PubMed | University of Veracruz, Programa MOSCAFRUT and Colegio de Mexico
Type: Journal Article | Journal: Pest management science | Year: 2016

The field activity of the mixtures of liquid baits and insecticides used in the control of tephritid pests is normally short, both when they are sprayed or when used in trapping or in attract-and-kill devices. A new lure-and-kill device based on Torricellis barometer principle was tested as a long-lasting dispenser for two liquid hydrolysed protein baits mixed with insecticide, GF-120 and Captor 300+malathion, against Anastrepha ludens (Loew) flies of laboratory origin. The dispensers were kept under field conditions for 42 days. Laboratory bioassays for insecticide properties and field cage studies for attraction capacity were carried out on a weekly basis after 22 and 42 days of weathering respectively.Our results demonstrated that both mixtures of insecticides and phagostimulant baits killed up to 80% of the tested flies when they were 42 days old. The attraction capacity of both weathering-exposed mixtures was even higher than fresh insecticidal-bait mixtures after the same period.The device is efficient when used with the liquid baits currently employed in the control of tephritid flies. It also offers a high potential for combining visual stimuli, such as shape and colour, and for improving trapping and bait station designs. Incorporating this new device in trapping and attract-and-kill methods could help to reduce the frequency of servicing of the traps and bait stations and lower their costs. 2015 Society of Chemical Industry.


Meza J.S.,Programa Moscafrut | Meza J.S.,University of Veracruz | Arredondo J.,Programa Moscafrut | Orozco D.,Programa Moscafrut | Perez-Staples D.,University of Veracruz
Physiological Entomology | Year: 2014

The sterile insect technique (SIT) is currently used to control Mexican fruit fly Anastrepha ludens Loew (Diptera: Tephritidae). However, mass-rearing can alter the quality of released males. If males that are mass-reared have behaviours different from those of their wild counterparts, then this may diminish the effectiveness of SIT. Questions remain as to whether wild females may be able to detect the male condition before, during and/or after copulation with a mass-reared male. In the present study, copula duration, female remating, female fecundity and fertility of both mass-reared and wild A. ludens are evaluated. Marked differences are found between mass-reared and wild females. Specifically, mating latency is longer and copula duration is shorter for wild females compared with mass-reared females. Importantly, there are no significant differences in mating latency, copula duration or remating probability between wild females paired with either mass-reared or wild males. All mass-reared females remate, whereas only approximately half of the wild females remate after first mating with either a wild or mass-reared male. Fecundity of wild females mated to either wild or mass-reared males is approximately one-third lower than that of mass-reared females, confirming that mass-reared females may have been selected for high fecundity and are adapted to laboratory conditions. Fertility of females that mate with a wild male for only 10min is not significantly different from that achieved via a full-length copulation. By contrast, females mating with mass-reared males need copulation durations of at least 40min to achieve fertility comparable with that achieved via a full-length copulation. The findings of the present study have important implications for A. ludens controlled through SIT and broaden our understanding on the copulatory and post-copulatory behaviours between wild females and mass-reared males. © 2014 The Royal Entomological Society.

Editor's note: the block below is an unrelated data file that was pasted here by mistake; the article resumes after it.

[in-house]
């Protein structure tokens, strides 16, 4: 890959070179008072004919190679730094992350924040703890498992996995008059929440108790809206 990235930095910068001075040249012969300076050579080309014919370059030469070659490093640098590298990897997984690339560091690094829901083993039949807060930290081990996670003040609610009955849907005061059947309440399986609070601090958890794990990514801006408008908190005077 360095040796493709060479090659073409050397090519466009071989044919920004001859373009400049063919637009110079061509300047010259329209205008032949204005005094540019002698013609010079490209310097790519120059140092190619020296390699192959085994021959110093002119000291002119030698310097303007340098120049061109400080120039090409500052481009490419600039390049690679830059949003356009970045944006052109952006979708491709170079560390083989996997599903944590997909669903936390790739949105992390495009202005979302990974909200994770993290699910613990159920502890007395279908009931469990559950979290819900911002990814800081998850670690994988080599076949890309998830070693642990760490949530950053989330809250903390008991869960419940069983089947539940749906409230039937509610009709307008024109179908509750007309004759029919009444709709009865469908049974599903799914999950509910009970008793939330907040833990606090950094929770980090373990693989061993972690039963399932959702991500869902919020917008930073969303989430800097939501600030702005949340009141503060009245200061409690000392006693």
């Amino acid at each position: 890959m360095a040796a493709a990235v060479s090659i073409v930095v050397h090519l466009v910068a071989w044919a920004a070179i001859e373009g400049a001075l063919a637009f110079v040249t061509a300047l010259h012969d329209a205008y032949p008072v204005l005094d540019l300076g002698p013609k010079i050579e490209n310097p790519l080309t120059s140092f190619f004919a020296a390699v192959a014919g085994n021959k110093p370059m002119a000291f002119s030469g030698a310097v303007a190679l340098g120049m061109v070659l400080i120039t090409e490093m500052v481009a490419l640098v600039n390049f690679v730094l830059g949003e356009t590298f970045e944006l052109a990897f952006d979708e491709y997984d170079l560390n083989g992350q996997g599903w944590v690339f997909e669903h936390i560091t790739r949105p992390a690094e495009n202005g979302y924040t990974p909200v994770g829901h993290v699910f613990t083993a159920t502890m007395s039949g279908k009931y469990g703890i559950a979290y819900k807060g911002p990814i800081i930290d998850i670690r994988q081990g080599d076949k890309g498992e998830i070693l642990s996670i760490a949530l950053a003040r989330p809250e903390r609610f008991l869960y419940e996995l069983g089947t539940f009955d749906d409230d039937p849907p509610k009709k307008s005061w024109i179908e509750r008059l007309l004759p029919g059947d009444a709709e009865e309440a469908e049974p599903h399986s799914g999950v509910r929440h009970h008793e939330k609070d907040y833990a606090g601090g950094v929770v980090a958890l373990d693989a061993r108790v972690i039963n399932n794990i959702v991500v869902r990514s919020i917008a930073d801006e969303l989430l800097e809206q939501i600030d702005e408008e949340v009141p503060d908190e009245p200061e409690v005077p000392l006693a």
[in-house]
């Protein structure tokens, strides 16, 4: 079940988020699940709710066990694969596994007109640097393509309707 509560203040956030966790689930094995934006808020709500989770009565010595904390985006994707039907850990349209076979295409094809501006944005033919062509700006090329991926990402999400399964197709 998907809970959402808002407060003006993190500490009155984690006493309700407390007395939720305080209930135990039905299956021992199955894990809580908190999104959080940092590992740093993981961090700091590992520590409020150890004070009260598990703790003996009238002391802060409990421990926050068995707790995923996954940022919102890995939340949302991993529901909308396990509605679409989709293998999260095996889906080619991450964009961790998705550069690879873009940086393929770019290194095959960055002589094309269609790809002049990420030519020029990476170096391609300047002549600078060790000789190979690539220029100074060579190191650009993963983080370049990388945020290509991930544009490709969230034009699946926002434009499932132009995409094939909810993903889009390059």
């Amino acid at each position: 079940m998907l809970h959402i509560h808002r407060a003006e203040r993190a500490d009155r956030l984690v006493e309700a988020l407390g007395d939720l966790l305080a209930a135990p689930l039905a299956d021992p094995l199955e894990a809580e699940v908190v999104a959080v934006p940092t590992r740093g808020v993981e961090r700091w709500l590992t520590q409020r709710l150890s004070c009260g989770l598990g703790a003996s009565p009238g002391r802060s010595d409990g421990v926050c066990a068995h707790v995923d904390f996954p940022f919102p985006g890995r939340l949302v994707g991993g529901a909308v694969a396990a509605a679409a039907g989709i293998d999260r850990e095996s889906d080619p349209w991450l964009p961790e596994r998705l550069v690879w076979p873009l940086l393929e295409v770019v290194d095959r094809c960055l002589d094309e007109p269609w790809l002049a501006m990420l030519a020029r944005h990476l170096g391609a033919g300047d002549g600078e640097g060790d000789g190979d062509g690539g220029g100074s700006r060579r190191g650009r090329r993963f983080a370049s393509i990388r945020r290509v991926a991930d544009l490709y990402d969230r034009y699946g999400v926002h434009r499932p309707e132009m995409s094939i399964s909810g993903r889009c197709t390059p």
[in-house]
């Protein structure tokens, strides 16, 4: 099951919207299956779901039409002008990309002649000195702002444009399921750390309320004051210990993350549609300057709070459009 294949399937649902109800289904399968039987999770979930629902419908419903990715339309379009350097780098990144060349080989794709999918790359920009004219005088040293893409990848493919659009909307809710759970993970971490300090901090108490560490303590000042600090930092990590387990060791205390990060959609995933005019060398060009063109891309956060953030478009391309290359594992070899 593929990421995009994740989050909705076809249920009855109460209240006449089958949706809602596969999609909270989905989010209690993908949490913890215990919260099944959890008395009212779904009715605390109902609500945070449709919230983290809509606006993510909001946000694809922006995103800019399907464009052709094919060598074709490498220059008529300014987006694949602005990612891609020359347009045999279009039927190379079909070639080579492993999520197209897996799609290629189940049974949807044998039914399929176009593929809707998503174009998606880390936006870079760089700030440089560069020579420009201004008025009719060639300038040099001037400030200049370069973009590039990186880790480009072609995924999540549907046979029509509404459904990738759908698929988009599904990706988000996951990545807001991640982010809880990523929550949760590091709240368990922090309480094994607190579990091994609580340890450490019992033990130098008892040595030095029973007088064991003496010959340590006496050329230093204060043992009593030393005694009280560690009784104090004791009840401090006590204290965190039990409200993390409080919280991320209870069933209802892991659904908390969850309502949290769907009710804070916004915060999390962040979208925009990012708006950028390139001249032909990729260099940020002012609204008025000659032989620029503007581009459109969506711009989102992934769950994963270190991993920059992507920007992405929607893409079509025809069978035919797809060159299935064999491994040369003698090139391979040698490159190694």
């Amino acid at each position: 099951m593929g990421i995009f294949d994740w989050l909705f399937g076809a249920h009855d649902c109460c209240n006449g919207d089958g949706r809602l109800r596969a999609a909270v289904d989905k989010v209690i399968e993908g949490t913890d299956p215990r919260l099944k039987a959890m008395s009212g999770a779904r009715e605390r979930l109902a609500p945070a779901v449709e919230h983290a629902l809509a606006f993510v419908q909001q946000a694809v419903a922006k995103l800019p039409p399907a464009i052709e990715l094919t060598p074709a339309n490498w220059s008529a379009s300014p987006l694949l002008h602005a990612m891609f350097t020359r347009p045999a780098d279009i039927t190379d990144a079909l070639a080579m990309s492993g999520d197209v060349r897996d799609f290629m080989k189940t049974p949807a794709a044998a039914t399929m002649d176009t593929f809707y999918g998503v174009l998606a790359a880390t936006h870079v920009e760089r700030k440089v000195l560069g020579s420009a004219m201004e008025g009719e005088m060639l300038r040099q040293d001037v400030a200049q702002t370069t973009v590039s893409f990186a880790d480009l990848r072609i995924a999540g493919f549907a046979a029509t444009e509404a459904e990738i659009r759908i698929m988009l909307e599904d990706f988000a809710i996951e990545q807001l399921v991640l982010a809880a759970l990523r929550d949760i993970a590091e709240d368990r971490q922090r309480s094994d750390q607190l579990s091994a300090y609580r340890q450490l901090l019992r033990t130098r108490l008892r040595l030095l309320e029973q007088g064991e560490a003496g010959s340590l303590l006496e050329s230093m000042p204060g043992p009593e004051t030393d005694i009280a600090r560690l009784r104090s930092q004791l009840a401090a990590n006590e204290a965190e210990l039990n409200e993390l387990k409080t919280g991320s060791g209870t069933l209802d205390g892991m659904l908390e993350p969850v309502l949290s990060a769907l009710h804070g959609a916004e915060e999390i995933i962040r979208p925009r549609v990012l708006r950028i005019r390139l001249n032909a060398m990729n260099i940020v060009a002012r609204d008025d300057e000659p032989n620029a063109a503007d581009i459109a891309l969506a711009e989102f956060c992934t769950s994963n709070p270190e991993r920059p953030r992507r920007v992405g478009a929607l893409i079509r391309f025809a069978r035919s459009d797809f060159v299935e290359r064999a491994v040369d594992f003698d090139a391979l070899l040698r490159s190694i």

PubMed | Colegio de Mexico, Ursulo Galvan Institute of Technology and Programa Moscafrut
Type: Journal Article | Journal: Arthropod structure & development | Year: 2016

The morphology of the first instars of the Opiinae braconids Diachasmimorpha longicaudata, Doryctobracon areolatus, Doryctobracon crawfordi, Utetes anastrephae and Opius hirtus (the first is exotic, and the others are natives to Mexico), parasitoids of Anastrepha fruit flies, are described and compared. The possible implications on interspecific competition among these species are discussed. The most significant adaptations found were: (1) the mouth apparatus, where the large mandibles and fang-shaped maxillary lobes present in D.longicaudata and U.anastrephae larvae were absent in O.hirtus, D.areolatus and D.crawfordi larvae, and (2) the degree of mobility for exploration and escape, such as the lateral and caudal appendages that were only present in D.longicaudata (ventrolateral appendages in the base of the head capsule), U.anastrephae (caudal lobe with two appendages) and D.areolatus (caudal lobe with a round apex with a globular shape). The first instar larvae of the species D.longicaudata show morphological adaptations that apparently confer competitive advantages against the larvae of D.areolatus, D.crawfordi and O.hirtus. However, the first instar larvae of U.anastrephae show larger mandibles, an adaptation that could enable this species to resist competition from D.longicaudata.


Cancino J.,Programa Moscafrut | Lopez-Arriaga F.,Programa Moscafrut
Biocontrol Science and Technology | Year: 2016